40. Paljchevskiy NA (1891) Disease of cereal grain in the South-Ussuriiskiy region. SPb, Russia: 1–43 (in Russian)Google Scholar
  41. Proctor RH, Hohn TM and McCormick SP (1995) Reduced virulence of Gibberella zeae caused by disruption of a trichothecene toxin biosynthetic gene. Molecular Plant-Microbe Interactions 8: 593-601PubMedGoogle Scholar
  42. Quellet T and Seifert KA (1993) Genetic characterization of Fusarium graminearum strains using RAPD and PCR amplification. Phytopathology 83: 1003-1007Google Scholar
  43. Reddy MN and Stahmann MA (1972) Isozyme patterns of Fusarium species and their significance in taxonomy. Phytopathologische Zeitschrift 74: 115-125Google Scholar
  44. Roux J, Steenkamp ET, Marasas WFO, Wingfield MJ and Wingfield BD (2001) Characterization of Fusarium graminearum from Acacia and Eucalyptus using beta-tubulin and histone gene sequences. Mycologia 93: 704-711Google Scholar
  45. Schilling AG, Moller EM and Geiger HH (1997) Molecular differentiation and diagnosis of the cereal pathogens Fusarium culmorum and F. graminearum. Sydowia 30: 71-82Google Scholar
  46. Snijders CA (1990) Genetic variation for resistance to Fusarium head blight in bread wheat. Euphytica 50: 171-179Google Scholar
  47. Sugiura Y, Watanabe Y, Tanaka T, Yamamoto S and Ueno Y (1990) Occurrence of Gibberella zeae strains that produce both nivalenol and deoxynivalenol. Applied and Environ-mental Microbiology 56: 3047-3051Google Scholar
  48. Szersi A, Szentkiralyi F and Koves-Pechy Ch (1976) Compar-ison of esterase patterns of Fusarium culmorum and Fusarium graminearum. Acta Phytopathologica 11: 183-203Google Scholar
  49. Takeda K and Heta H (1989) Establishing the testing method and a search for resistant varieties to Fusarium head blight in barley. Japanese Journal Breeding 39: 203-216Google Scholar
  50. Thompson JD, Higgins DG and Gibson TJ (1994) Clustal W: Improving the sensitivity of progressive multiple sequence alignment through sequence weighting, position-specific gap penalties and weight matrix choice. Nucleic Acids Research 22: 4673-4680PubMedGoogle Scholar
  51. Voronin M (1890) About intoxicating corn in the South-Ussuriiskij region. Botanical notes. SPb, Russia 3: 13–21(in Russian).Google Scholar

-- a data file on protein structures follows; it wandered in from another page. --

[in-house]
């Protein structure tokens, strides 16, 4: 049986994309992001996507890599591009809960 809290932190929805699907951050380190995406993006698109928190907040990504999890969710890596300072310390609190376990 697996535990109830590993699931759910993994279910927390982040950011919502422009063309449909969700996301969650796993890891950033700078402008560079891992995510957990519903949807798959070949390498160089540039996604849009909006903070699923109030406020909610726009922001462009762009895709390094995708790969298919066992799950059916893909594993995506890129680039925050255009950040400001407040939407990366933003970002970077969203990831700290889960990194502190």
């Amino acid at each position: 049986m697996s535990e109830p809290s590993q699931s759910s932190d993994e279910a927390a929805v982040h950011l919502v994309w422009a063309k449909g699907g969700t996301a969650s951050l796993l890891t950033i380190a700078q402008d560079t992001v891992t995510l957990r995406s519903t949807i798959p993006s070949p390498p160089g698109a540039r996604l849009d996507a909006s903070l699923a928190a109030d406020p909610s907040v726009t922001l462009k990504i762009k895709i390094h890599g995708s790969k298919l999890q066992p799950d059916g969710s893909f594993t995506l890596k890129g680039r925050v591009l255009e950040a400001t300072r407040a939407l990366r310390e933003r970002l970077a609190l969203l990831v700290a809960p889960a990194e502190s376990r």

52. Voronin M (1891) Ueber das “Taumelgetreide” in Sud-Ussurien. Botanische Zeitung, Leipzig 49: 81–93.Google Scholar
  53. Walker SL, Leath S, Hagler WMJ and Murphy JP (2001) Variation among isolates of Fusarium graminearum associated with Fusarium head blight in North Carolina. Plant Disease 85: 404–410.Google Scholar
  54. Wheeler WC (1996) Optimization alignment. The end of multiple sequence alignment in phylogenetics? Cladistics 12: 1–9.CrossRefGoogle Scholar
  55. Ylimäki, A, Koponen, H, Hintikka, E-L, Nummi, M, Niku-Paavola, M-L, Ilus, T, Enari, TM (1979) Mycoflora and occurrence of Fusarium toxins in Finnish grain. In: Technical Research Centre of Finland, Materials and Processing Technology Publication, Vol. 21 pp. 1–28, Valtion Painatuskeskus, Helsinki, Finland.Google Scholar
  56. Yli-Mattila T, Paavanen-Huhtala S, Hannukkala A, Papikka P, Tahvonen R and Karjalainen R (1996) Isozyme and RAPDPCR analyses of Fusarium avenaceum strains from Finland. Plant Pathology 45: 126–134.CrossRefGoogle Scholar
  57. Yli-Mattila T, Paavanen-Huhtala S, Bulat SA, Alekhina IA and Nirenberg HI (2002a) Molecular, morphological and phylogenetic analysis of Fusarium avenaceum/F. arthrosporioides/F. tricinctum species complex — a polyphasic approach. Mycological Research 106: 655–669.CrossRefGoogle Scholar
  58. Yli-Mattila T, Paavanen-Huhtala S, Parikka P, Konstantinova P, Gagkaeva T, Eskola M, Jestoi M and Rizzo A (2002b) Occurrence of Fusarium fungi and their toxins in Finnish cereals in 1998 and 2000. Journal of Applied Genetics 43A: 207–214.Google Scholar
  59. Yli-Mattila T, Mach R, Alekhina IA, Bulat SA, Koskinen S, Kullnig-Gradinger CM, Kubicek C. and Klemsdal SS (in press) Phylogenetic relationsip of Fusarium langsethiae to Fusarium poae and F. sporotrichioides as inferred by IGS, ITS, β-tubulin sequence and UP-PCR hybridization analysis. International Journal of Food Microbiology.Google Scholar
  60. Zheng YM, Lin ZF and Zhu ZD (1983) Study on pathogenic species and form of wheat scab fungi in Fijian Province. Acta Phytopathologica Sinica 13: 53–59.Google Scholar

Copyright information

© Kluwer Academic Publishers 2004

Authors and Affiliations

  • T.Yu. Gagkaeva
    • 1
  • T. Yli-Mattila
    • 2
  1. 1.Laboratory of Mycology and PhytopathologyAll-Russian Institute of Plant Protection (VIZR)St-Petersburg-PushkinRussia; Fax:
  2. 2.Department of Biology, Laboratory of Plant Physiology and Molecular BiologyUniversity of TurkuFinland

Personalised recommendations